Place: Arches National Park
Where: Moab, Utah
Address: Arches National Park, Utah
Last year my younger brother graduated from high school out in Utah. I was so proud to see him graduate, and it was a perfect excuse for him to take the family out to Moab, Utah for some hiking. Utah is seriously gorgeous and has some fantastic views all over the state. There is an abundance of outdoor activities to pick from out in Utah, and with all the trails and parks in the state, I was glad we went out to Moab for the weekend to explore Arches National Park.
The first thing about Arches that took my breath away was just how incredibly big the place was. This park is 79,679 ACRES LARGE Y’ALL. That’s 15 hiking trails all at varying levels of difficulty and length, 2,000 arches that have been naturally created, opportunities for rock climbing, ATV renting options. They got it all, any way you want to experience Arches is probably achievable. Not only is it so huge, but it’s all happening at more than 5,500 feet above sea level. That’s INSANE to me, it felt like we had gone into another world when entering Arches and we kinda did since it was so high up. I just kept thinking about what it must have been like to discover the place and how shook they must have been.
The first hike we did was the Sand Dune Arch Trail. It was a short like trail that took you to an arch tucked away in a valley.
This was seriously our view the entire time while hiking in Arches. The rocks were so brightly colored, and each arch was so cool to see. Since the rocks were so red, the sand was of course just as vibrant. Honestly between the red sand here in Utah and the black sand in Maui, it was kinda the summer of colorful sand for me haha
At the same place as the Sand Dune Arch was the trail for the Broken Arch. This was a much longer hike but wasn’t by any means difficult. Broken Arch trail took you past two arches and some great views along the way. It’s hard to see in this picture below, but in the background, we could see mountains covered in snow. But anyways like I said, it felt like a completely different world.
Below is what the end of the Broken Arch trail lead us to. We were able to hike to directly underneath the arch, and there were even some large rocks that had fallen to the right we were able to climb up on.
One thing you need to know about Arches National Park is that it gets hot as hell there. You’re hiking directly in the sun, sometimes uphill through sand. You are going to be so thirsty that one water bottle isn’t enough. I brought my Camelbak water pack that I use for music festivals, and it was perfect for a day of hiking.
Since there’s a lot of delicate ecosystems up in Arches, they try not to mark the trails with a lot of signs or anything that could damage thousands of years of growth. While you hike, you need to look out for cairns (pronounced like Karens). They’re little manmade rock stacks that mark the trail, so you know you aren’t wandering into nothingness. PLEASE DON’T DISMANTLE THEM OMG. You guys, we were on this trail this little kid was knocking all of them down, and we had to be like “yo that’s the trail markers” because without those markers we would have been so lost. Not all of these hiking trails are a paved path of sand, sometimes you will be climbing over rocks, and it will seem like there are about 4 different ways you could go so you need to look out for those little rock stacks.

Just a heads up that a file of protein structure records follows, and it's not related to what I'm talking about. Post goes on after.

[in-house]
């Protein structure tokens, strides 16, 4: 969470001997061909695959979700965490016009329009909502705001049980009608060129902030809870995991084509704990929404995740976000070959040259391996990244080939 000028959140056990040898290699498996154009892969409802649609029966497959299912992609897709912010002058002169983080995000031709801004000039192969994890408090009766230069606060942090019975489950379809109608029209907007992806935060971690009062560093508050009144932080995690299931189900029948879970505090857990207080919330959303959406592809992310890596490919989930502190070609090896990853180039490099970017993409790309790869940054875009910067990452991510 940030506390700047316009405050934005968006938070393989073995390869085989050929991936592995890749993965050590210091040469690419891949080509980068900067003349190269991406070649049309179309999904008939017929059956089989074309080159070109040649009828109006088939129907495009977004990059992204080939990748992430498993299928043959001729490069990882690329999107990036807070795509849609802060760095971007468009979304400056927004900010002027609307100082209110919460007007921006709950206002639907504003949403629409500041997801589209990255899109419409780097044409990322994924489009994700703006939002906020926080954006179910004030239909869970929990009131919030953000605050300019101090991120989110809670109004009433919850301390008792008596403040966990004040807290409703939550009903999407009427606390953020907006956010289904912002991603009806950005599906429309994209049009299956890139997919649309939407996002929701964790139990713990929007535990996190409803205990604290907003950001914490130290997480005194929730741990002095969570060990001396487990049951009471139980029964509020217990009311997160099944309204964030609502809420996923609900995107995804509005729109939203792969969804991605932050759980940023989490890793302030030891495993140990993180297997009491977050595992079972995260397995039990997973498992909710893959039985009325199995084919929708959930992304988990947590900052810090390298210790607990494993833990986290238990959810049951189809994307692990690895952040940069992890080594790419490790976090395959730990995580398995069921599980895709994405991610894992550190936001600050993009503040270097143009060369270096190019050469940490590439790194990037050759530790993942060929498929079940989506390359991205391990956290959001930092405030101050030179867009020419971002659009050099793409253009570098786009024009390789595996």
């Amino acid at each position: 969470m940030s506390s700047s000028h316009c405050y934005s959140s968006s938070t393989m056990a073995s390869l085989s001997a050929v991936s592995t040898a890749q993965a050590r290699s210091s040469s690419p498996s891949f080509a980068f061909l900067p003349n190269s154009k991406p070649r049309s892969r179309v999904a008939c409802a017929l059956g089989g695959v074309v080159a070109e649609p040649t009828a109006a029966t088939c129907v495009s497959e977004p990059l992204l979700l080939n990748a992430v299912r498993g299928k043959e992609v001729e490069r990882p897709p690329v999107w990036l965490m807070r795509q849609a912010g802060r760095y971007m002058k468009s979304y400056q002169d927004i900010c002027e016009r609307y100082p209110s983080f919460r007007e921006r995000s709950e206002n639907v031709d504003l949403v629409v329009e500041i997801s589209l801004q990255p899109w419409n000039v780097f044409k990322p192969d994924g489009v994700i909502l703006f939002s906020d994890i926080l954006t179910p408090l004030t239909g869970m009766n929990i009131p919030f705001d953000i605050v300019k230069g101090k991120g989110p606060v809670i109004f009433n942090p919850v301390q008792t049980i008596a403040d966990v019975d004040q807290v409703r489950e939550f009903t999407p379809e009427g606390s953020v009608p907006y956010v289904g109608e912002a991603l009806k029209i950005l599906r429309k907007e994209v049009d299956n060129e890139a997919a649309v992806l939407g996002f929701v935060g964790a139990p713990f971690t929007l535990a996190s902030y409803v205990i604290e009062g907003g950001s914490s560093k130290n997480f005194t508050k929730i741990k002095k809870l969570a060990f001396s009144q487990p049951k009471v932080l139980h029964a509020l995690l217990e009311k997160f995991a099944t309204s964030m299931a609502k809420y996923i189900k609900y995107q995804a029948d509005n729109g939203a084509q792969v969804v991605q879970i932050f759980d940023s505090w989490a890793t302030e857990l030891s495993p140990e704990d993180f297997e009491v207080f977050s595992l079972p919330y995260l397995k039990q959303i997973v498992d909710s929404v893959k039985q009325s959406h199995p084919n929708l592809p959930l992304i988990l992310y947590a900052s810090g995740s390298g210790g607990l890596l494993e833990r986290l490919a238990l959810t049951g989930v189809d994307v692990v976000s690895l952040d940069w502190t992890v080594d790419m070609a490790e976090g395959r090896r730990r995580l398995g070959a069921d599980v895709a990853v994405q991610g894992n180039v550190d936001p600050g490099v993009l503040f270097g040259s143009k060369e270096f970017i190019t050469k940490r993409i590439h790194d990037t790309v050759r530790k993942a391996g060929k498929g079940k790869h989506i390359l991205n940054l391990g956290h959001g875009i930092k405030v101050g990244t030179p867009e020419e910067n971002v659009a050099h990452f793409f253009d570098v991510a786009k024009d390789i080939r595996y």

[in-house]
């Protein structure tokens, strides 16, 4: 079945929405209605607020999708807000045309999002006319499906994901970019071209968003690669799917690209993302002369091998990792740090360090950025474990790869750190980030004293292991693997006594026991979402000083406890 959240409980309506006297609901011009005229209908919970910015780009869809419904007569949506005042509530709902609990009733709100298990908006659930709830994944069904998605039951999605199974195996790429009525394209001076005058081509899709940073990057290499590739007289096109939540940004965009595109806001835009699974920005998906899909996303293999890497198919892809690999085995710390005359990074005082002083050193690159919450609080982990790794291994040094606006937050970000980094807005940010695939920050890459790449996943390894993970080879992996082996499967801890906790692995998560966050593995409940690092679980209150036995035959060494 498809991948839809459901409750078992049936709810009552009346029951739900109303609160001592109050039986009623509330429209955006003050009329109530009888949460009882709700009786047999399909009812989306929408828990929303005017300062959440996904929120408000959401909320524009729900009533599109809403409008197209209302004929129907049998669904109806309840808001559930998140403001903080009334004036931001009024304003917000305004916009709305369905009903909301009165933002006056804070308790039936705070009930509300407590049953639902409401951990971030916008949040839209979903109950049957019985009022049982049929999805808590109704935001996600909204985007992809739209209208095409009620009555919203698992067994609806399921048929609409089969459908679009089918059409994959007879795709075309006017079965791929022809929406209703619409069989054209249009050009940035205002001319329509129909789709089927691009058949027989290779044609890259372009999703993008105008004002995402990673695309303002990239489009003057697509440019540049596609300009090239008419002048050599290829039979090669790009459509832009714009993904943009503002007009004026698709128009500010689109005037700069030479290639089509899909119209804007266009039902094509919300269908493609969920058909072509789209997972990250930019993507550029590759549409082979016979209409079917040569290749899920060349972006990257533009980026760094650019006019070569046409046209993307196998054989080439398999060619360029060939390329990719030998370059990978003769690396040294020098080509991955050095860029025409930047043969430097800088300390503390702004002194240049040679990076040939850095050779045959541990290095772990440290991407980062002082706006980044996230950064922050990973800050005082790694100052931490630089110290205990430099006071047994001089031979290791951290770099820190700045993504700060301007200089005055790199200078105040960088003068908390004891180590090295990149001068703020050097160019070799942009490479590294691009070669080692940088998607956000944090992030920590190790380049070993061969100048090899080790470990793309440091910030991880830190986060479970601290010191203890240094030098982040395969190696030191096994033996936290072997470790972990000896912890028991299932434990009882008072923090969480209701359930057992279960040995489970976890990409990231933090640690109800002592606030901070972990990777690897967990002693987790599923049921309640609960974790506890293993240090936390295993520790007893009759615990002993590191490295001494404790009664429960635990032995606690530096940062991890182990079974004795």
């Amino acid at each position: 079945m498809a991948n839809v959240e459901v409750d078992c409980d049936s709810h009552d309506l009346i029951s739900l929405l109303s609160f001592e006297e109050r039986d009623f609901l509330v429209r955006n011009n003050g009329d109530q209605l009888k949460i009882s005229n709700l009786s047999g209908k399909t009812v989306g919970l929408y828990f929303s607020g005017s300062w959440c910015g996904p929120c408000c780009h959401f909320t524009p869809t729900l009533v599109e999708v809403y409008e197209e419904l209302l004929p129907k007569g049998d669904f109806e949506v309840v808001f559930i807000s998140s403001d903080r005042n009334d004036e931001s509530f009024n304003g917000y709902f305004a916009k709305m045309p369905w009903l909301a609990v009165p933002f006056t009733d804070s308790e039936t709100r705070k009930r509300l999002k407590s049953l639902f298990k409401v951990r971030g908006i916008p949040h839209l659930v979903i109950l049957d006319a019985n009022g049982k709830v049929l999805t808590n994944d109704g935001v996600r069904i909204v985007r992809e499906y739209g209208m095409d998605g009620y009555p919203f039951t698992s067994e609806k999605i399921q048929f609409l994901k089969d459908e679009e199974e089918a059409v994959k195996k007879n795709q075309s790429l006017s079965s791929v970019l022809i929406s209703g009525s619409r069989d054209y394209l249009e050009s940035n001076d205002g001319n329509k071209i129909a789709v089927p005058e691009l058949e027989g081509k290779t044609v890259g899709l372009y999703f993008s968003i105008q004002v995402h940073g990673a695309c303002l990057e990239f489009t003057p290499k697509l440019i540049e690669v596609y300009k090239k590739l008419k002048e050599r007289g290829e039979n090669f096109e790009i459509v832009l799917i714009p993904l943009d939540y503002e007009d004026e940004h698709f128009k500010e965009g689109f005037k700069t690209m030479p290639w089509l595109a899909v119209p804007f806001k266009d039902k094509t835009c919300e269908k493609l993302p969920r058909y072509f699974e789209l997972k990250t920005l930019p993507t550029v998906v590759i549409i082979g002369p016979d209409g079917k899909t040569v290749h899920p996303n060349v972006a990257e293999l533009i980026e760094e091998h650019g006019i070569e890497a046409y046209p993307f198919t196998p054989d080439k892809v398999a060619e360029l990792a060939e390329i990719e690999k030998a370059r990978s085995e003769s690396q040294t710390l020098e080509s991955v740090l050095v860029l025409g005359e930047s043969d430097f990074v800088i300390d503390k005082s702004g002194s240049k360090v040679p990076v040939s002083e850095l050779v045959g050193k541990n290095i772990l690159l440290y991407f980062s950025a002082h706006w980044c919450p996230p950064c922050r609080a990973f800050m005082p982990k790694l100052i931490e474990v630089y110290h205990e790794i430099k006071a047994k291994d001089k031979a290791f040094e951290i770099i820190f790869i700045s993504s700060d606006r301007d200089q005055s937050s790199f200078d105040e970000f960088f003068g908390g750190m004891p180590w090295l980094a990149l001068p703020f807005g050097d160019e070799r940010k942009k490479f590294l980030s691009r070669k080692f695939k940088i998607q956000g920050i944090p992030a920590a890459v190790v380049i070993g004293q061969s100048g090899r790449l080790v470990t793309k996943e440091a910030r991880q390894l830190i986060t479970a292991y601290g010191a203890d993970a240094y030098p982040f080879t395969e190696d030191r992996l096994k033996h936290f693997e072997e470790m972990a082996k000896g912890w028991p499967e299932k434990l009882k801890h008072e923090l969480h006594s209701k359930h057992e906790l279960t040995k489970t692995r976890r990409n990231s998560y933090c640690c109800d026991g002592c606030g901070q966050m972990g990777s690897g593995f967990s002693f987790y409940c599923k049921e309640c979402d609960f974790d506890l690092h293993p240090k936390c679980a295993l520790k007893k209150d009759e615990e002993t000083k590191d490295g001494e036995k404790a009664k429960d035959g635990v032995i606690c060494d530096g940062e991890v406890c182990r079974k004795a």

The second day we woke up early to hike the Delicate Arch trail. This is the most popular trail in Arches because Delicate Arch is the image on the Utah license plate. So everyone goes to see this one, and it gets super busy. There’s a limited amount of parking spots, and if they get taken, then they will send you away. Honestly the early you get there the better anyways, the weather will be colder, and the chance to see the sunrise from the top of the mountain would have been breathtaking.
Heads up to those with a fear of heights though. To get to the top of the trail, you literally walk along the edge of a mountain. With a steep drop on the other side and no barrier. With people going both directions. I’m not one to fear heights, but that kinda made me sweat a little.
Once we got to the top of the trail my jaw dropped. It was such a beautiful view to see, and there were even spots you could just sit and take it all in. The best part of the hike was seeing two guys a little older than me with a dozen donuts looking up at the sky saying things like “man the sky is so large.” I related to them on a personal level, and it made me laugh picturing them hiking up carrying a box full of a dozen donuts.
Above is a much better view of the mountains in the back covered in snow! At the base of the Delicate Arch trail were rock drawings left by natives thousands of years ago. Petroglyphs like these have been found around the park and surrounding areas of Moab.